According to embodiments of the invention, the capsule has a light source for emitting light (hereinafter “excitation light”) that excites the fluorescence of the target molecule and a detector for measuring the specific fluorescent response of the target molecule. The capsule also has a data transfer system for transferring data representing the measurements to an external monitoring unit to view the data, either after removal of the capsule from the body lumen or while the capsule is still inside. An illustrated embodiment of the capsule is described in a later section. Information collected by the capsule may be used to support diagnosis and therapy of diseases affecting cells lining the lumen. In some embodiments, the capsule also has one or more reservoirs for dispensing material, such as the fluorescent-labeled probes. In some embodiments the capsule also performs one or more therapeutic functions, such as dispensing medication locally, or dispensing fluorescent-labeled probes conjugated to toxins capable of killing the cells that selectively take up the probes, among others, or combinations of these therapies. In some embodiments, when the capsule releases material from a reservoir, the capsule enhances uptake of the released material into cells of the lumen wall by emitting a pulsed electric field to incite electroporation, or by emitting ultrasonic waves to incite sonoporation, or both.
FIG. 1 is a flow diagram that illustrates a method for identifying cell types and functions of cells in a wall of a body lumen, according to an embodiment. Although steps are depicted in FIG. 1 in a particular order for purposes of illustration, in other embodiments the steps may be performed in a different order or overlapping in time. For example, in some embodiments step 102 is performed after step 110 and in other embodiments, step 102 is omitted, as is the case when endogenous fluorescence in cells lining a body lumen is being assessed, as described in more detail in a later section.
 In step 102 a fluorescent-labeled probe that will be taken up selectively by a population of cells in a lumen wall, such as malignant cells, is administered to a patient. Any method to administer the fluorescent-labeled probe molecule may be used, such as injection into the blood stream, injection into the nearby tissue, oral ingestion, and local release from a point inside the respective body lumen, among others.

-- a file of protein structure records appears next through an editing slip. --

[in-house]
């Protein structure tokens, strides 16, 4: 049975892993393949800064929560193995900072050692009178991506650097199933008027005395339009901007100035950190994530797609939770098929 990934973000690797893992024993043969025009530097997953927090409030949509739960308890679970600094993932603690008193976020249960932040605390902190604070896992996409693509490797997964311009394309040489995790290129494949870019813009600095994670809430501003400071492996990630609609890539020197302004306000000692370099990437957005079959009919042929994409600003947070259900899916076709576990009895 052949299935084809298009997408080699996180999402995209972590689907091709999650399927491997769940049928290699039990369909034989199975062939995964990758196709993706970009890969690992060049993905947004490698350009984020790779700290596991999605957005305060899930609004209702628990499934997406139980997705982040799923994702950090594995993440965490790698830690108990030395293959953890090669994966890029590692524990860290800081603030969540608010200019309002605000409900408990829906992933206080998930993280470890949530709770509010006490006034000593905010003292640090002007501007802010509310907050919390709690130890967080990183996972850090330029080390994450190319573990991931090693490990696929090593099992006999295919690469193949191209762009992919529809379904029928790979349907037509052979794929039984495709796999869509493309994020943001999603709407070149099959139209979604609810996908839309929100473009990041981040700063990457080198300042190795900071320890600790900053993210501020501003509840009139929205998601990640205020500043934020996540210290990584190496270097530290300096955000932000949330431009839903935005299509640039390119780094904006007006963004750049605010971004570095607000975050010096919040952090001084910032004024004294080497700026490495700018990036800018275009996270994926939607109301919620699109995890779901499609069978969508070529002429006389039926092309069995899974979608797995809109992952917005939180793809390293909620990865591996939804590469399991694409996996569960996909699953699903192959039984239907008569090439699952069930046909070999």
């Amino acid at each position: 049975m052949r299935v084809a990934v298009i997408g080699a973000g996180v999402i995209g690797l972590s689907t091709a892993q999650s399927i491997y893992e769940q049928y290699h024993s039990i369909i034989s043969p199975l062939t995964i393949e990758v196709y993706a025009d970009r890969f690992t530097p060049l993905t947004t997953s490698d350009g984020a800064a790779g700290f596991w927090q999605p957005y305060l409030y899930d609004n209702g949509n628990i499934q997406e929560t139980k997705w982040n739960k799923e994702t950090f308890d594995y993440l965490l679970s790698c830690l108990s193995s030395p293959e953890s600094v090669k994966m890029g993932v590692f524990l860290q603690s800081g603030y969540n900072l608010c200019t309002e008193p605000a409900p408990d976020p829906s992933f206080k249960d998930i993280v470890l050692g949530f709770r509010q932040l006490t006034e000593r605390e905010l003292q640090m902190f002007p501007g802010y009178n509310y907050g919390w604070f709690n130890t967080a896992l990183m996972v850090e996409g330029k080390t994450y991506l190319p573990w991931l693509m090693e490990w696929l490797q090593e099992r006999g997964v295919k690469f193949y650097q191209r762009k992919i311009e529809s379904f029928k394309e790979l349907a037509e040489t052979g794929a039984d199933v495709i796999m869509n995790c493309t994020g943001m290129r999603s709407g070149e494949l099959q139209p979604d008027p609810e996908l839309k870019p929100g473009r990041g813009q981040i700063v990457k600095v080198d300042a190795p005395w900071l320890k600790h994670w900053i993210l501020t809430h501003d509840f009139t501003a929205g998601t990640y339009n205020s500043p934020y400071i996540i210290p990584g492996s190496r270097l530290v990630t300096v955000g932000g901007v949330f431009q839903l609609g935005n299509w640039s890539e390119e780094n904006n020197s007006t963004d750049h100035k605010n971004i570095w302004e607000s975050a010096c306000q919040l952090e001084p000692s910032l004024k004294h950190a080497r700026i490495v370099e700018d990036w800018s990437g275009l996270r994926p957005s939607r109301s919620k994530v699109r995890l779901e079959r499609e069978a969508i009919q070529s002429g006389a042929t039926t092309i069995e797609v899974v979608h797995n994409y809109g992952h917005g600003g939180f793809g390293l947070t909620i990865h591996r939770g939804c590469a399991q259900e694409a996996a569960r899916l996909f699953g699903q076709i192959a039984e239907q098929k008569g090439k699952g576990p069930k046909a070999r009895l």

In those embodiments where a fluorescent-labeled probe is released locally into the body lumen from a reservoir on the capsule, step 102 is performed after step 110, described next. In some embodiments, when the fluorescent-labeled probe is released from a reservoir on the capsule, the capsule emits a pulsed electric field or ultrasonic waves to enhance uptake of the probe by electroporation or sonoporation, respectively, or both.
 In some embodiments, differences in the amount of endogenous fluorescence is used to identify normal and abnormal cells. In some such embodiments, step 102 is omitted.
 In step 110, the capsule is introduced into the body lumen, such as into the small intestine. Any method may be used to introduce the capsule into the lumen. For example, to introduce a capsule into the small intestine, the capsule can be swallowed by the patient, placed into the opening of the small intestine with a tool such as an endoscope, or surgically implanted. The first example method is least invasive for the patient.
 In step 120, a section of the lumen wall is illuminated by the light source on the capsule with a specific wavelength to excite the fluorescence of the target molecule—either the exogenous fluorescent-labeled probe (introduced in step 102) or a naturally occurring molecule known to emit endogenous fluorescence. Any method known for illuminating the intestinal wall from a light source on the capsule may be used. A particular embodiment is described in a later section. In some embodiments, the illumination includes other wavelengths in addition to the specific wavelength to excite fluorescence of the target molecule.